Neoliberal governance and ‘responsibilization’ of agents: reassessing the mechanisms of responsibility-shift in neoliberal discursive environments
School of Arts and Humanities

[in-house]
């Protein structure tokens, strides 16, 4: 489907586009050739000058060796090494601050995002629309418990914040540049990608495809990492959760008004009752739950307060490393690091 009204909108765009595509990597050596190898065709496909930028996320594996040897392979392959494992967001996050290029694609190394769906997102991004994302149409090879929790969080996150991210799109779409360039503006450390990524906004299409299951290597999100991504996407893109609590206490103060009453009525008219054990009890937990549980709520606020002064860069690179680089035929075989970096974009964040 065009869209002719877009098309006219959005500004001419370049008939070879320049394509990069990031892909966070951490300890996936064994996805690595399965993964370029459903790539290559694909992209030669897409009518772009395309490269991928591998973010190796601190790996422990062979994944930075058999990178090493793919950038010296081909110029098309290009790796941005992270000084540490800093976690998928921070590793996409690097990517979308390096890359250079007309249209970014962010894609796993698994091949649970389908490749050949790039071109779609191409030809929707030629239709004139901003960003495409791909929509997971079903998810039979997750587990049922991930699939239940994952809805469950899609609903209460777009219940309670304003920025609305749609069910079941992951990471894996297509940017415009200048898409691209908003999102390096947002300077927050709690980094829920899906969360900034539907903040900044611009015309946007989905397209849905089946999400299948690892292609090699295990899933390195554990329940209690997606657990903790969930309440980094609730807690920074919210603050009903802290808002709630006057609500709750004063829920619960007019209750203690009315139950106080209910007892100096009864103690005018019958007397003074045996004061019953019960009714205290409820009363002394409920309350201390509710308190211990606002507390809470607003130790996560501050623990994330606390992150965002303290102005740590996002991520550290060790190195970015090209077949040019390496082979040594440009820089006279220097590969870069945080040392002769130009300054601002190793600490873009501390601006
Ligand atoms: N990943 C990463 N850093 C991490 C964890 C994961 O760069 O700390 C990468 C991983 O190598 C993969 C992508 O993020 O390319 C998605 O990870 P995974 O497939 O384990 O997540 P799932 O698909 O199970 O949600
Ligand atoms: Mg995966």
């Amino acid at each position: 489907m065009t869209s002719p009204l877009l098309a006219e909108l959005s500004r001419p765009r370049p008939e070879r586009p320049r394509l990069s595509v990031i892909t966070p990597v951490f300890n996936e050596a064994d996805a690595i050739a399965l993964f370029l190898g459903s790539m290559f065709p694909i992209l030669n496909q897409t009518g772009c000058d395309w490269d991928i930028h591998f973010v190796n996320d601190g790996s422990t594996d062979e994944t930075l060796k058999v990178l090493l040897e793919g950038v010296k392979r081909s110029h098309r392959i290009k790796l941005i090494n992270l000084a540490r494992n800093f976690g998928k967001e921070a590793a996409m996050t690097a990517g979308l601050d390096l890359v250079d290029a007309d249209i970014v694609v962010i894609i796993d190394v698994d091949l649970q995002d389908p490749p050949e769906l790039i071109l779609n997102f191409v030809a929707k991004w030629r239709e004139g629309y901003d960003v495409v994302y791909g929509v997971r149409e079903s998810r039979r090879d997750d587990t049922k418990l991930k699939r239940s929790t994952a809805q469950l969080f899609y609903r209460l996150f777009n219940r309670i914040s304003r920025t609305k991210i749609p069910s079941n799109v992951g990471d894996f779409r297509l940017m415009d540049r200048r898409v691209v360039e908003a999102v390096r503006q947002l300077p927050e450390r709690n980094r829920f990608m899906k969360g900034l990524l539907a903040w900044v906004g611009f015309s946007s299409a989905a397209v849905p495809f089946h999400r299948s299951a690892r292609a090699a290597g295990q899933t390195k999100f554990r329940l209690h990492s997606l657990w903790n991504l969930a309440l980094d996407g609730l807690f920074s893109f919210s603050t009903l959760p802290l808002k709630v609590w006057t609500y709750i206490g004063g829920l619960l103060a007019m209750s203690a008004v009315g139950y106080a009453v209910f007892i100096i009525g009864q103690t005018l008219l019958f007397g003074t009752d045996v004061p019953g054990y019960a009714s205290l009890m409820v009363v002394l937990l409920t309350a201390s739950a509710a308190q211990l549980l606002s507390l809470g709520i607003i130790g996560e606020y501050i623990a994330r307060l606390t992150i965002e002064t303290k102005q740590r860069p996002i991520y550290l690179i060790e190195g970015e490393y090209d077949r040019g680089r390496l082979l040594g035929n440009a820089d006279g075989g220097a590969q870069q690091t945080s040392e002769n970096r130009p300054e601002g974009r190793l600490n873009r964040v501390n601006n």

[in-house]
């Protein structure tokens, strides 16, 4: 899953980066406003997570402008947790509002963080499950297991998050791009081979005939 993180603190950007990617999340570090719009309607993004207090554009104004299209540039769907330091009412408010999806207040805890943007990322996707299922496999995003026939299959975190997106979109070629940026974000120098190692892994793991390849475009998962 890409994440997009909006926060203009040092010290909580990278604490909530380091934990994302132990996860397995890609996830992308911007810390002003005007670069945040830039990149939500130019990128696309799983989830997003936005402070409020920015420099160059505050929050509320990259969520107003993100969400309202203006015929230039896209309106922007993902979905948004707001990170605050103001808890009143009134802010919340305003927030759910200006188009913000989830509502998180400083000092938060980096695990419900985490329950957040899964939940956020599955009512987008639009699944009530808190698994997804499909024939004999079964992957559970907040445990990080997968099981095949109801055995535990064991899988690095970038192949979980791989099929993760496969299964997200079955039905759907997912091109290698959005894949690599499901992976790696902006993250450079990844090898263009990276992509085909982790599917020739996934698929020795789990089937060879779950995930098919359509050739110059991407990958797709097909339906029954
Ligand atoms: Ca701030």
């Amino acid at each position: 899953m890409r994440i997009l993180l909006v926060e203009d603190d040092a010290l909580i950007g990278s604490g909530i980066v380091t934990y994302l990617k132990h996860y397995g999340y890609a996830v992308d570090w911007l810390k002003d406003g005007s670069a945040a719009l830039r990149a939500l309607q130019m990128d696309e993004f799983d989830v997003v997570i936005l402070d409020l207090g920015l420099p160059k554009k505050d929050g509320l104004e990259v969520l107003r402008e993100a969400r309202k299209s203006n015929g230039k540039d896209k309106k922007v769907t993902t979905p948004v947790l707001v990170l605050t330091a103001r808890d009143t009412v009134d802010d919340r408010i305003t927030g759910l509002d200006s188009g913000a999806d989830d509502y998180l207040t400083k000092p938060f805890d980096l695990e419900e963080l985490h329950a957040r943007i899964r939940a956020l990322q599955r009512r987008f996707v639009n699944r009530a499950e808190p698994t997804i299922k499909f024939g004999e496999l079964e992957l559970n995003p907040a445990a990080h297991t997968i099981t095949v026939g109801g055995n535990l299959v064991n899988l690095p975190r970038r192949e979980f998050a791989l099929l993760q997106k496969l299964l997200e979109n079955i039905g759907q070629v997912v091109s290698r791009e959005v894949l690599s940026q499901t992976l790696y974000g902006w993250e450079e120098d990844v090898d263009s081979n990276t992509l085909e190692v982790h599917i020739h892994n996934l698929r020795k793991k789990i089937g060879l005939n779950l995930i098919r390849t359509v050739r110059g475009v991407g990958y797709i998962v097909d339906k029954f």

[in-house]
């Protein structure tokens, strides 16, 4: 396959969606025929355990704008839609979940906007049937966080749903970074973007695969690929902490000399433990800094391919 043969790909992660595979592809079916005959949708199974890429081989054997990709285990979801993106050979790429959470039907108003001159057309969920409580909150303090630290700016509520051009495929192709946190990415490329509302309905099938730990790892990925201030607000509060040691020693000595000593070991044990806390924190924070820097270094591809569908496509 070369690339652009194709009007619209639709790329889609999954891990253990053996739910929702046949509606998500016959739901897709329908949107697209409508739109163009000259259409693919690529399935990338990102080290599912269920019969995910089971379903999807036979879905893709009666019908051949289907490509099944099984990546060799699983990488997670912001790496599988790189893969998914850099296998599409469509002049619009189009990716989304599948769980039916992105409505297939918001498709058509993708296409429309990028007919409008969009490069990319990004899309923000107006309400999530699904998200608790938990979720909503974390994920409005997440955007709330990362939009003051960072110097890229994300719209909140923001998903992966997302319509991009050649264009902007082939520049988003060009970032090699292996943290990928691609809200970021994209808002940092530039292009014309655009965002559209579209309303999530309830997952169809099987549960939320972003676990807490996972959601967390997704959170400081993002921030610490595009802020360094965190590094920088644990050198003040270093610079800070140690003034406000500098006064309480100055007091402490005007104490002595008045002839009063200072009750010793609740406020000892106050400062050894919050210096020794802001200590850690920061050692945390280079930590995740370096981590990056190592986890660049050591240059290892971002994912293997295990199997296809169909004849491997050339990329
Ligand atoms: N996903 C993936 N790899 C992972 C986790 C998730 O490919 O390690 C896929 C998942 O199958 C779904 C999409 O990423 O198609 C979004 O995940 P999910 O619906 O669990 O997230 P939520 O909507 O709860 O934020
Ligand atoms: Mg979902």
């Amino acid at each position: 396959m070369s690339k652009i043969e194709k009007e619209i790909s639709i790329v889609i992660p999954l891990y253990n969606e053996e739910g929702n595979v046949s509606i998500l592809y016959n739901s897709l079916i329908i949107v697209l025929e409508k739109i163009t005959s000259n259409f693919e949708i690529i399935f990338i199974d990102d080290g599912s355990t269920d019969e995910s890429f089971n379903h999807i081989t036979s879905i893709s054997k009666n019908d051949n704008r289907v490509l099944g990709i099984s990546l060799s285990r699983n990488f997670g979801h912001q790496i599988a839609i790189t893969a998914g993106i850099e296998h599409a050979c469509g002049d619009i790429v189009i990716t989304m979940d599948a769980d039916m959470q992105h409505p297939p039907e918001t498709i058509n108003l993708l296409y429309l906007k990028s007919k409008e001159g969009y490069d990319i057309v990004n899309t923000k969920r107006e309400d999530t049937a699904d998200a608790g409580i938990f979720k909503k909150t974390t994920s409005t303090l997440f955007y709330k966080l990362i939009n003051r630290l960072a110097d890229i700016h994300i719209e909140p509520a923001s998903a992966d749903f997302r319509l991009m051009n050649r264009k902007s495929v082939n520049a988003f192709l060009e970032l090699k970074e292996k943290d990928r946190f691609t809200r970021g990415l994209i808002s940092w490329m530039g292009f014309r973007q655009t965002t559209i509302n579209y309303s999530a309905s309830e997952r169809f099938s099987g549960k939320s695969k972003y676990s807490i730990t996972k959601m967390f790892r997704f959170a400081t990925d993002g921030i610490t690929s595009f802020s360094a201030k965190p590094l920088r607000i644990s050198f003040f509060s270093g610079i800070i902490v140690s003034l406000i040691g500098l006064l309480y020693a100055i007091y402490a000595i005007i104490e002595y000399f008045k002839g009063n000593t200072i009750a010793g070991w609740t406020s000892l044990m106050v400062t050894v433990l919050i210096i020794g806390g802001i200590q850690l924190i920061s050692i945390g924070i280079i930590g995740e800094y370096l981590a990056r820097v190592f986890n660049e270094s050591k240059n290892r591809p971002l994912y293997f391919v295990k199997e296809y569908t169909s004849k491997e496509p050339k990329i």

The ‘governmentality’ approach has been influential in analyzing how neoliberal governance transfers responsibility to individual agents through an ‘appeal of freedom’ mechanism. This productive conceptualization of power has generated a solid body of research on the workings of (neo)liberal governance and contemporary Western capitalism. However, such research has largely ignored a complementary mechanism characteristic of situations where ‘appeal of freedom’ lets actors down, that is, dynamics of ‘threat to personal control’. Studies focusing and elaborating on this aspect, and ‘control constructs’ more generally, have remained mostly within the disciplinary boundaries of (social) psychology. In this paper we aim to bring the social psychological research on control constructs into a dialogue with governmentality theorizing and to show how neoliberal ‘responsibilization’ can work through threats to personal control, insecurity and governance by fear. We propose one way of utilizing, and advancing, these approaches in tandem with empirical research, by focusing on the analysis of control attributions of the subjects of (neoliberal) governance. With a brief empirical illustration from the context of Australian neoliberal agricultural policies we then show how neoliberal ‘responsibilization’ can be viewed as relying on farmers’ striving to maintain personal control under uncertainty, in addition to the workings of the ‘appeal of freedom’ mechanism.